Stupidity is contagious. It gets us all from time to time. Even respectable companies can catch it. As I do every week, let's take a look at five dumb financial events this week that may make your head spin.

1. Snow falling on Cedar
It's a bittersweet buyout for regional amusement-park operator Cedar Fair (NYSE:FUN). Yes, Apollo Global Management's offer of $11.50 a unit is a 27% premium, but it's also half of where Cedar Fair was trading just two summers ago.

In other words, Cedar Fair cashed out too late.

You also have an industry that's clearly a proxy for the greater economy. If folks are out of work or short on discretionary income, the entrance turnstiles are going to click slowly. Cedar Fair didn't help its own case by slashing its once-hefty payout and buying the unwieldy Paramount Parks chain. However, if the economy does turn the corner next year, as many economists expect, Cedar Fair's roller-coaster havens should be magnets for thrill-seekers and young families with a little extra money to spend on escapism.

In other words, Cedar Fair also cashed out too early.

2. Extra! Extra! Plead all about it!    
Even the paperboy is panhandling these days. McClatchy's (NYSE:MNI) Miami Herald took a groveling turn for the worse on Tuesday, when it tacked on a virtual tip jar to its online edition.

That may not sound so desperate, especially given the sorry state of print journalism, but put yourself in the position of a consumer of digital news. You're used to seeing donation buttons on non-profit Wikipedia or on the pages of hobbyist bloggers. Now you're being passed the offering basket as if the local paper is street entertainer, or PBS.

"If you value The Miami Herald's local news reporting and investigations, but prefer the convenience of the Internet, please consider a voluntary payment for the web news that matters to you," reads the pitch on the site.

This may seem like a novel approach to opening a new revenue stream or a shot at incremental revenue, but only a tiny fraction of online readers are moved by virtual collections, and the rest will take it as a sign that the publication is in dire straits.

3. Tiger's not out of the woods
Accenture (NYSE:ACN) became the first advertiser to cut endorsement ties with Tiger Woods.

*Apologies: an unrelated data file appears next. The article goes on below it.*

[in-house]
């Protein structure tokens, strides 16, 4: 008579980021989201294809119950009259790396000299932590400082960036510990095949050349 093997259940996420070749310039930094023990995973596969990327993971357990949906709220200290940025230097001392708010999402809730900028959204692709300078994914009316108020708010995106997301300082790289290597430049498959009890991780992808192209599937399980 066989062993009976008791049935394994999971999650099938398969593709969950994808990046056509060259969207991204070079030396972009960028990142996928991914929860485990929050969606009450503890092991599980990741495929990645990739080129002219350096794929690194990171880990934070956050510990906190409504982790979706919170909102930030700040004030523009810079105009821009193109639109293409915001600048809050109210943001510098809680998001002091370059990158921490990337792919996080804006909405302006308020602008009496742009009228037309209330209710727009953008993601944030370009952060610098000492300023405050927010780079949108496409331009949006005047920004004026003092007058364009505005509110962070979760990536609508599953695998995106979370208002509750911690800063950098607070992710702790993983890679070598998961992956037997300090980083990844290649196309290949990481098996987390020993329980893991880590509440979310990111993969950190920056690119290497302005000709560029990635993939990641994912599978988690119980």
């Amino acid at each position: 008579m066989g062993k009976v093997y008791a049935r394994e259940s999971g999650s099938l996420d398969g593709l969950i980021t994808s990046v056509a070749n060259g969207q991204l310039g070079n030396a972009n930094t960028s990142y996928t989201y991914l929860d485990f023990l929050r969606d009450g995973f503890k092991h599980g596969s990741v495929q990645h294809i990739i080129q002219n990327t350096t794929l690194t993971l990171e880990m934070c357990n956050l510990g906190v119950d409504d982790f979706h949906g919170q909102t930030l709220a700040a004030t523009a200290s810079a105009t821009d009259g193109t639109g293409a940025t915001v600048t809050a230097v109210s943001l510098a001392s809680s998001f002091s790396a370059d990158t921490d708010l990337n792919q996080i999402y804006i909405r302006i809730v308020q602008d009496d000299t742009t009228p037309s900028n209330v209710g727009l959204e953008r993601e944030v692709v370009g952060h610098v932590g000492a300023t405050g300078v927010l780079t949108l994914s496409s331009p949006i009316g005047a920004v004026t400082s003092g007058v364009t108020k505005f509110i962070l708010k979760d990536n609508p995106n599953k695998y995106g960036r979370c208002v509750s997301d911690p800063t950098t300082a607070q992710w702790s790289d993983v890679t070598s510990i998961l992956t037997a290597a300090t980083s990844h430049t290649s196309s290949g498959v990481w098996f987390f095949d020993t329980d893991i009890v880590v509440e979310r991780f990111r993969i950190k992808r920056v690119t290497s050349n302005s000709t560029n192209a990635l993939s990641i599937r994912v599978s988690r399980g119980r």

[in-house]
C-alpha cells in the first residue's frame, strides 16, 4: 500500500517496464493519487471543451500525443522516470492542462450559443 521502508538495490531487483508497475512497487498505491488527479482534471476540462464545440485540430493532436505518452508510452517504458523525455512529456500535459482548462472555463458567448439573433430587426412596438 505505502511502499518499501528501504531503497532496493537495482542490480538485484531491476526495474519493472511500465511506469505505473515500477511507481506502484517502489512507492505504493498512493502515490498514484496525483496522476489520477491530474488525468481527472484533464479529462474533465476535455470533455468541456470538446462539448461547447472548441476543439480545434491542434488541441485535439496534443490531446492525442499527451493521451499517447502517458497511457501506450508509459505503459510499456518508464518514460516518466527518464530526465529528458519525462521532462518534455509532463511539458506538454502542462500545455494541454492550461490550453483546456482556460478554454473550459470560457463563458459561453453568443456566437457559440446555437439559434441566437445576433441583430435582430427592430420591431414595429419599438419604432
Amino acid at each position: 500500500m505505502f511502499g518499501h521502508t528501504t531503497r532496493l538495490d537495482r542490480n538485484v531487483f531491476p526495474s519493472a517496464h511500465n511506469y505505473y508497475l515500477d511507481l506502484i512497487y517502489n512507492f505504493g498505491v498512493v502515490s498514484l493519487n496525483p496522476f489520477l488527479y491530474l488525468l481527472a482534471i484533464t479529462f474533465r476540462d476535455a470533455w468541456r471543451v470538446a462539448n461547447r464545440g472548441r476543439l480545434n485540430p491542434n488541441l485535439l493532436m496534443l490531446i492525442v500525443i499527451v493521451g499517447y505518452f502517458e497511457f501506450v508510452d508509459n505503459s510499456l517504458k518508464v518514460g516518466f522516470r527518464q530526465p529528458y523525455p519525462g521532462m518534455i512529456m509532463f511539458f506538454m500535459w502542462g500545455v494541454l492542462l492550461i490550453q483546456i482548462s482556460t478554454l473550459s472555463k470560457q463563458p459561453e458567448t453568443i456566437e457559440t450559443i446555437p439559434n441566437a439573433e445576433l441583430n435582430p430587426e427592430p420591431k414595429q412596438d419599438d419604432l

That's not a dumb move. Woods has crashed hard -- literally and figuratively -- as a result of his scandals. The IT-consulting giant gets a nod in this week's column because it based an entire multimillion-dollar marketing campaign around Woods, without apparently having enough intel on his adulterous ways.

I keep thinking back to one of the original Accenture ads. Woods is crouched down on the golf course, cupping his eyes to get a better view of the fairway.

"To accomplish more, sometimes you need to see less," reads the ad.

See where that got you, Accenture? And you want people to turn to you for consulting work?

4. You're getting a dude, Dell
Sometimes you need to know who you're firing. A article points out huge pricing mistakes on the website, just as news breaks that the computer giant announced layoffs in Malaysia. Deals on the cheap ($10.99 processors) and not so cheap ($21,000 hard drives) started popping up at the same time of a payroll move that would upset roughly 700 employees.

Now, Dell (NASDAQ:DELL) has been upfront about its plans. It plans to shave billions in operating expenses, and a company doesn't get there without some serious layoffs. You could also argue that if one of the displaced Malaysians happens to be the hacker who disrupted the site pricing, the company properly identified at least one employee worthy of being dismissed.

However, Dell gets the Dumb Award this week because you don't issue blanket layoffs unless you know safeguards are in place to prevent your site from being sabotaged.

5. Bing! Fries are done.
Yahoo!'s (NASDAQ:YHOO) nightmarish slide continues. The latest comScore report finds Google (NASDAQ:GOOG) and Microsoft's (NASDAQ:MSFT) Bing gaining market share at Yahoo!'s expense for November.

Will we get to a point where Yahoo! bottoms out, or is this just a slow fade toward search irrelevance?

I won't back down from my original suggestion that outsourcing its search to Bing -- even if it results in a near-term windfall -- will be Yahoo!'s biggest mistake since it let Google power its searches.

Sooner or later, folks cut out the middleman.

Let's beat the Dumb Drum: